Barely a day after laying claim to the presidency of the smaller formation of Zimbabwe's Movement for Democratic Change, Deputy Prime Minister Arthur Mutambara was fired from the party by his successor as president, Welshman Ncube, and other top officials.
Mutambara on Wednesday launched a pre-emptive strike with a press conference in which he announced that he was re-assuming the presidency and firing Ncube, elected party chief in a congress last month whose outcome is being challenged by a dissident faction which has asked the High Court to declare the ballot irregular and void.
Ncube led a faction that in 2005 broke away from the original MDC founced in 1999 by now-Prime Minister Morgan Tsvangirai.
Correspondent Thomas Chiripasi reported that the leadership of the Ncube MDC formation said the party has referred Mutambara to the ZANU-PF party of President Robert Mugabe', who has refused to ask for Mutambara's resignation as deputy premier and swear in Ncube.
Secretary General Priscilla Misihairabwi-Mushonga, speaking after the party’s national council voted to expel Mutambara, said they will now be writing to South African President Jacob Zuma, mediator in Harare on behalf of the Southern African development community, asking him to back an amendment to the 2008 Global Political Agreement for power sharing.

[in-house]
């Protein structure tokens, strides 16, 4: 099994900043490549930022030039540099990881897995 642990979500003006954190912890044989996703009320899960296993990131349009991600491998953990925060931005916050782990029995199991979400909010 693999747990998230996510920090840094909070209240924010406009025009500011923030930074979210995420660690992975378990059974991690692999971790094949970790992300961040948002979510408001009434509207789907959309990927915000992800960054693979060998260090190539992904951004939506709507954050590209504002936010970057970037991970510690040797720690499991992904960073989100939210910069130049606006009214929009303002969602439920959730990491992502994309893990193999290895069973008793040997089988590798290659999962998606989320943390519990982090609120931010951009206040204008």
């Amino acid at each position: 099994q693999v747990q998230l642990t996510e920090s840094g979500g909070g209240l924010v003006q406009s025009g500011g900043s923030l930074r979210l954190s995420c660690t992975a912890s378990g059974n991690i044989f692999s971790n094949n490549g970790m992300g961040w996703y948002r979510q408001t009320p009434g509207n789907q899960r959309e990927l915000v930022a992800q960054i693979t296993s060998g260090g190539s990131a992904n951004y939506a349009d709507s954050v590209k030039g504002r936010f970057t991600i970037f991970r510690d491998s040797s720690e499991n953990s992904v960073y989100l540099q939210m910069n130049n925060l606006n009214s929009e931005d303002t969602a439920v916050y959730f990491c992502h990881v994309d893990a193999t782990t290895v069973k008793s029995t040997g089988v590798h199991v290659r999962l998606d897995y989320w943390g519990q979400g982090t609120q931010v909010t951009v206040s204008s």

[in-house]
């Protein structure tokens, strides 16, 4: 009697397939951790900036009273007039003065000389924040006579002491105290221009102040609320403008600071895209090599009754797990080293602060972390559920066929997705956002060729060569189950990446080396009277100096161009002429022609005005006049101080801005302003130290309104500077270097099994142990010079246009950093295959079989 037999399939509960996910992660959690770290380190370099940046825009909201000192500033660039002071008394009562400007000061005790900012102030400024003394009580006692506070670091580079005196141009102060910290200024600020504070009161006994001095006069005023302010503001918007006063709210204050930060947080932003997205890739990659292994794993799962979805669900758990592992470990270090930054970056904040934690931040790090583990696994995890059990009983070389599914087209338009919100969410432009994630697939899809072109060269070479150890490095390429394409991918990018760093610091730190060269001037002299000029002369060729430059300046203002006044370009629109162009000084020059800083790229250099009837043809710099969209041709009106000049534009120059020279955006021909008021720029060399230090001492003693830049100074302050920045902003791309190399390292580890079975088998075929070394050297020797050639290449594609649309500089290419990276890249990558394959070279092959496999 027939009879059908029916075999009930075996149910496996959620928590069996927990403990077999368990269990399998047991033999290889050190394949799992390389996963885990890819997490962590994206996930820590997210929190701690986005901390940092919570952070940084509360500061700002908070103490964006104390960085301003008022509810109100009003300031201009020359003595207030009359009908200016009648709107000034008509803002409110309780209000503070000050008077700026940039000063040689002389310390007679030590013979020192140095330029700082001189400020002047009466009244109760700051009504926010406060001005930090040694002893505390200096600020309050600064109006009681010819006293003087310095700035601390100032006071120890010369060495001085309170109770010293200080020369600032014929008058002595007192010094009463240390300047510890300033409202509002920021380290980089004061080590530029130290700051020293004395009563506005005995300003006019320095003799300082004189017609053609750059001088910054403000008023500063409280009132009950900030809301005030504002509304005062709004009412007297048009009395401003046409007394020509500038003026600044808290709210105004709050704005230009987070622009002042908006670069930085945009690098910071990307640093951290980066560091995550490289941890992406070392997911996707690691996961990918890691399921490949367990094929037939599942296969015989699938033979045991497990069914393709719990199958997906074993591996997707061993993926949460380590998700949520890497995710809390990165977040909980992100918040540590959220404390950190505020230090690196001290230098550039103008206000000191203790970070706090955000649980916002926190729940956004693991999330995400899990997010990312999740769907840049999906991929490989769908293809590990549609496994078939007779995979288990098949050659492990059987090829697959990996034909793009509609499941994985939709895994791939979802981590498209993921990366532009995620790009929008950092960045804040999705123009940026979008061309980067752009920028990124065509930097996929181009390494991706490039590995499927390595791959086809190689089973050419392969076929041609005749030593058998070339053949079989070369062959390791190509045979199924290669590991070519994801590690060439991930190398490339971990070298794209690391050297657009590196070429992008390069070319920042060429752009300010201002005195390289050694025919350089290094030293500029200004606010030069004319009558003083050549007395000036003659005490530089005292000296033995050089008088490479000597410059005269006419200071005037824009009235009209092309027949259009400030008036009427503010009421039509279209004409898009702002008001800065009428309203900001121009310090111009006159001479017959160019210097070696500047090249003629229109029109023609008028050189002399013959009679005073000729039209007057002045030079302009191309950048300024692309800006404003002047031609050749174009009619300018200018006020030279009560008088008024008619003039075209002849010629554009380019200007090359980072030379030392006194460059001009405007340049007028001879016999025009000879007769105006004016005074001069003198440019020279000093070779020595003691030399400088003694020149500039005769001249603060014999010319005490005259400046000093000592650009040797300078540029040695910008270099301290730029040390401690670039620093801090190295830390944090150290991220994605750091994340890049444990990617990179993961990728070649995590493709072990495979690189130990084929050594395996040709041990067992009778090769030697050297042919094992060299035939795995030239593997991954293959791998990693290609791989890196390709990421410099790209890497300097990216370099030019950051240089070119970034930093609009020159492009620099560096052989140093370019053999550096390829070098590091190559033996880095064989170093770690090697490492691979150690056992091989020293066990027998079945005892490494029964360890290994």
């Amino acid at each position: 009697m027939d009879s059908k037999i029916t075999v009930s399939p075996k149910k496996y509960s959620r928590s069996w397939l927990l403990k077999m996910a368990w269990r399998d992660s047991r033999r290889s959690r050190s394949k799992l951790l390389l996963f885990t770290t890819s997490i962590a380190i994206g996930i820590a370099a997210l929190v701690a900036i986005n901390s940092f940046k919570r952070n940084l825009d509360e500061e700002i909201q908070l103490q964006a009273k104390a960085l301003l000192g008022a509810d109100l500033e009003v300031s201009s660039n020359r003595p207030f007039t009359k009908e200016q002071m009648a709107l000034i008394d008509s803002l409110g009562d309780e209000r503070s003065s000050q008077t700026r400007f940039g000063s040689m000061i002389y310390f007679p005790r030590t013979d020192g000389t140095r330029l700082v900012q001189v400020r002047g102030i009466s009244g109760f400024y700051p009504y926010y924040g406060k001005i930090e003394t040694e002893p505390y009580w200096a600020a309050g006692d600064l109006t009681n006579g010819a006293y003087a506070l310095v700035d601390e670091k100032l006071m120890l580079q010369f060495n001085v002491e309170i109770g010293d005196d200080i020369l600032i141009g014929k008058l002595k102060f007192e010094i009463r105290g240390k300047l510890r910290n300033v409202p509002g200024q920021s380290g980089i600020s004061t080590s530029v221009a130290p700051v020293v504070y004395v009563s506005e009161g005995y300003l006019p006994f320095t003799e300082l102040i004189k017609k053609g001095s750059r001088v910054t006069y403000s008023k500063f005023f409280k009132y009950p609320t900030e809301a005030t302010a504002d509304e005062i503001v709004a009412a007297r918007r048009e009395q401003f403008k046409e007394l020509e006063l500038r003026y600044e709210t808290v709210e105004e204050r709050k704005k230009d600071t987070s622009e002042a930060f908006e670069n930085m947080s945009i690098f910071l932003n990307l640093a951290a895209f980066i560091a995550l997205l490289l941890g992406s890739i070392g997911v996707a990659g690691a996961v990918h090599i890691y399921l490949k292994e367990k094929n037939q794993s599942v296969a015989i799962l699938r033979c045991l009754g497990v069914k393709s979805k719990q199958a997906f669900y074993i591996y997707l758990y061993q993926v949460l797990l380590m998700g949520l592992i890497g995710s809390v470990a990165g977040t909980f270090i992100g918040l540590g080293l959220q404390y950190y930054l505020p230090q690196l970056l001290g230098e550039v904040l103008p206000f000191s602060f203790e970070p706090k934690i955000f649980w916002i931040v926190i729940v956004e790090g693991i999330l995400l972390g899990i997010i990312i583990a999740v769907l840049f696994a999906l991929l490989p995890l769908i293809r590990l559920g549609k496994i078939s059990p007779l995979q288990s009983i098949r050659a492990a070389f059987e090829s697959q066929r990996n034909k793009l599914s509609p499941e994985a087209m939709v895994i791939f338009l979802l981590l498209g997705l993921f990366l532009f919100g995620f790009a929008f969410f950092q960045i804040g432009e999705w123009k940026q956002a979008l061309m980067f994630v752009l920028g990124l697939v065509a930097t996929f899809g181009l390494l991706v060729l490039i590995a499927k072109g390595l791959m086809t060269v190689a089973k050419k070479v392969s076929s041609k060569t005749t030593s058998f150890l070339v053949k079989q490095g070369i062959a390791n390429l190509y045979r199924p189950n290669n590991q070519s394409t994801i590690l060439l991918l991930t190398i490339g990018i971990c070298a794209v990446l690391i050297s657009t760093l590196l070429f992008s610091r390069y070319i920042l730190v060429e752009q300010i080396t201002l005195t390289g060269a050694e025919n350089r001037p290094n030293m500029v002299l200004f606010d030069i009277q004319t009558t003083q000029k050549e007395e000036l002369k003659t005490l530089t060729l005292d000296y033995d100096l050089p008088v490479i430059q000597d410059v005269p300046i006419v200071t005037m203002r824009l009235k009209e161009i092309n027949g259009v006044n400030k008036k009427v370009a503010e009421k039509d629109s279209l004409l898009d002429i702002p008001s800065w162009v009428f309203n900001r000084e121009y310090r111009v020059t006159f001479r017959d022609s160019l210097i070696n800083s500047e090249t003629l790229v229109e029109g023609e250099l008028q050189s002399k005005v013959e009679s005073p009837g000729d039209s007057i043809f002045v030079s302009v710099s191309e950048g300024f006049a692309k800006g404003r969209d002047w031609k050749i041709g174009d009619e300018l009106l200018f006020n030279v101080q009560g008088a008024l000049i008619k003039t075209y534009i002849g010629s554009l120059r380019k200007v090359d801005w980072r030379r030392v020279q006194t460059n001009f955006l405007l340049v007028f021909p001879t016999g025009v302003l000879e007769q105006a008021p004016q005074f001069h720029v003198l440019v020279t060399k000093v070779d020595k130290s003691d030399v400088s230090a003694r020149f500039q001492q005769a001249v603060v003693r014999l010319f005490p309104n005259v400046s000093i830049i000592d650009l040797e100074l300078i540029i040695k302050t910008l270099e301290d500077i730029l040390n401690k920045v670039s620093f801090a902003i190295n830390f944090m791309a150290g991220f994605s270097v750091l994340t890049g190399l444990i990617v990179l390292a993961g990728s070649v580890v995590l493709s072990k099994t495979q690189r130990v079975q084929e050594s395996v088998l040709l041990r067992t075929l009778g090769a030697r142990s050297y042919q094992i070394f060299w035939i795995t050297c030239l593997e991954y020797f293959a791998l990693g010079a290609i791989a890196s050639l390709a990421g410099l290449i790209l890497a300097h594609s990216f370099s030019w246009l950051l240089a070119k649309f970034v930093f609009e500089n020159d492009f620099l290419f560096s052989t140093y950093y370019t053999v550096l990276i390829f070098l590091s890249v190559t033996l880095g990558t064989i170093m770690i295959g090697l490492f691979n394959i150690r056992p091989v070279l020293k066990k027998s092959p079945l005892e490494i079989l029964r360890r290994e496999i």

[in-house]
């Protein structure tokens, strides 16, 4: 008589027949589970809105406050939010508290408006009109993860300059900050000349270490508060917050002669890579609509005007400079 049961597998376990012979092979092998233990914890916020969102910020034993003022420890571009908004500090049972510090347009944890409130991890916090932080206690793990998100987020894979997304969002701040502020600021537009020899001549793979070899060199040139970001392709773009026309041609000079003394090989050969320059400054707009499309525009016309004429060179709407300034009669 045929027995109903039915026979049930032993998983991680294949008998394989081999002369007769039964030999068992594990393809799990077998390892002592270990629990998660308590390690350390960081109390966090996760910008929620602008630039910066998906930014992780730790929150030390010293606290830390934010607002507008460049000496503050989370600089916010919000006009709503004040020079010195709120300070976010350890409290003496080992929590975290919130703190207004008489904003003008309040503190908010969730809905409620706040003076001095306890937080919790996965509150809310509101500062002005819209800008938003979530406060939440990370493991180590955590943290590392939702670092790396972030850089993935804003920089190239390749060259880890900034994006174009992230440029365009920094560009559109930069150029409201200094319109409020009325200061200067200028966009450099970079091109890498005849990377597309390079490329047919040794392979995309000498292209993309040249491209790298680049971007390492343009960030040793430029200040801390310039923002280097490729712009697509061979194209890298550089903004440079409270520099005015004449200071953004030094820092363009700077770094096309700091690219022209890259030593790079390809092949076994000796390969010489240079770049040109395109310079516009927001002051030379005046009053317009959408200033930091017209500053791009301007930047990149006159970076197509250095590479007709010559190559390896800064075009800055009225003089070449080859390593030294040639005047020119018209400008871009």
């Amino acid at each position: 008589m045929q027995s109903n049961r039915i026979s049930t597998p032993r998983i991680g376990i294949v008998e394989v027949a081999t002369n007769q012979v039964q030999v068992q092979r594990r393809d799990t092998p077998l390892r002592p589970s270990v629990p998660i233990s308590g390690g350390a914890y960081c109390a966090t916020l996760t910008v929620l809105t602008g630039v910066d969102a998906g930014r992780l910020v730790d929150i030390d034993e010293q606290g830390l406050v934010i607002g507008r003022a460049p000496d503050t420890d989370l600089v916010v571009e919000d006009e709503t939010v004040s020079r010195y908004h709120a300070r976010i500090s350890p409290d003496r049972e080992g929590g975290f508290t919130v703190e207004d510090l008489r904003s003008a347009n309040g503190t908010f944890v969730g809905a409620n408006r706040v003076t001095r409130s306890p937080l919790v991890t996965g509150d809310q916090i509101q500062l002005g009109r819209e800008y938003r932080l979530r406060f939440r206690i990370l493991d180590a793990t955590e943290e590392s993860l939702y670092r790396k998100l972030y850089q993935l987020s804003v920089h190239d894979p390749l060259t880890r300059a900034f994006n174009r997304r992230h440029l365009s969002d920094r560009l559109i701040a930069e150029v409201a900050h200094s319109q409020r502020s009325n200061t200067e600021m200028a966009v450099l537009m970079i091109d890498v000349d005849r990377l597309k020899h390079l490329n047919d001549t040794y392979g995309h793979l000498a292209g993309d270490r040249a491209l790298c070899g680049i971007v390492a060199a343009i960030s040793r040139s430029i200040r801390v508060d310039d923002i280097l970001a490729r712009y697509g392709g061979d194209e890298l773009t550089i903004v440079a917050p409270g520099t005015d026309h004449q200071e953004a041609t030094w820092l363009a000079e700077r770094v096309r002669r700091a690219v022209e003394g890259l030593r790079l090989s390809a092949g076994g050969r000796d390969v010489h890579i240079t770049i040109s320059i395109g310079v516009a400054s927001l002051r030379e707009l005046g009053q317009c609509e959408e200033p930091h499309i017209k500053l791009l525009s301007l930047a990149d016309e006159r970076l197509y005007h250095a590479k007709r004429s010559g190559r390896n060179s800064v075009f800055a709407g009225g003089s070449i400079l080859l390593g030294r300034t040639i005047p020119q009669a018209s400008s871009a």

"We want to give Arthur (Mutambara) the position that he so desperately wants and hopefully we will have less public fights than we are having because we know its driven by him wanting to be deputy prime minister. He said it to me personally," said Misihairabwi-Mushonga.
The GPA laid the foundation for the national unity government formed in February 2009 by the two MDC formations and ZANU-PF but which has been riven by quarrels ever since.
Meanwhile, the debate continues to rage among Zimbabweans following Thursday’s announcement by Ncube that he will no longer contest to be sworn in as deputy prime minister to remove Mutambara who’s refusing to resign claiming he’s still the leader of the MDC formation.
Since the saga began unfolding two weeks ago following the party’s controversial congress, Zimbabweans at home and abroad have been using social networking sites to discuss developments in this party, some supporting Mutambara and others backing Ncube.
For a closer look at the latest developments in the dispute, VOA Studio 7 turned to South African-based political analyst, George Mkhwananzi and UK-based analyst Musekiwa Makwanya for their persepective.
Mkhwananzi said by refusing to cede the position of deputy prime minister Ncube, Mutambara has shown he is as power hungry as Robert Mugabe.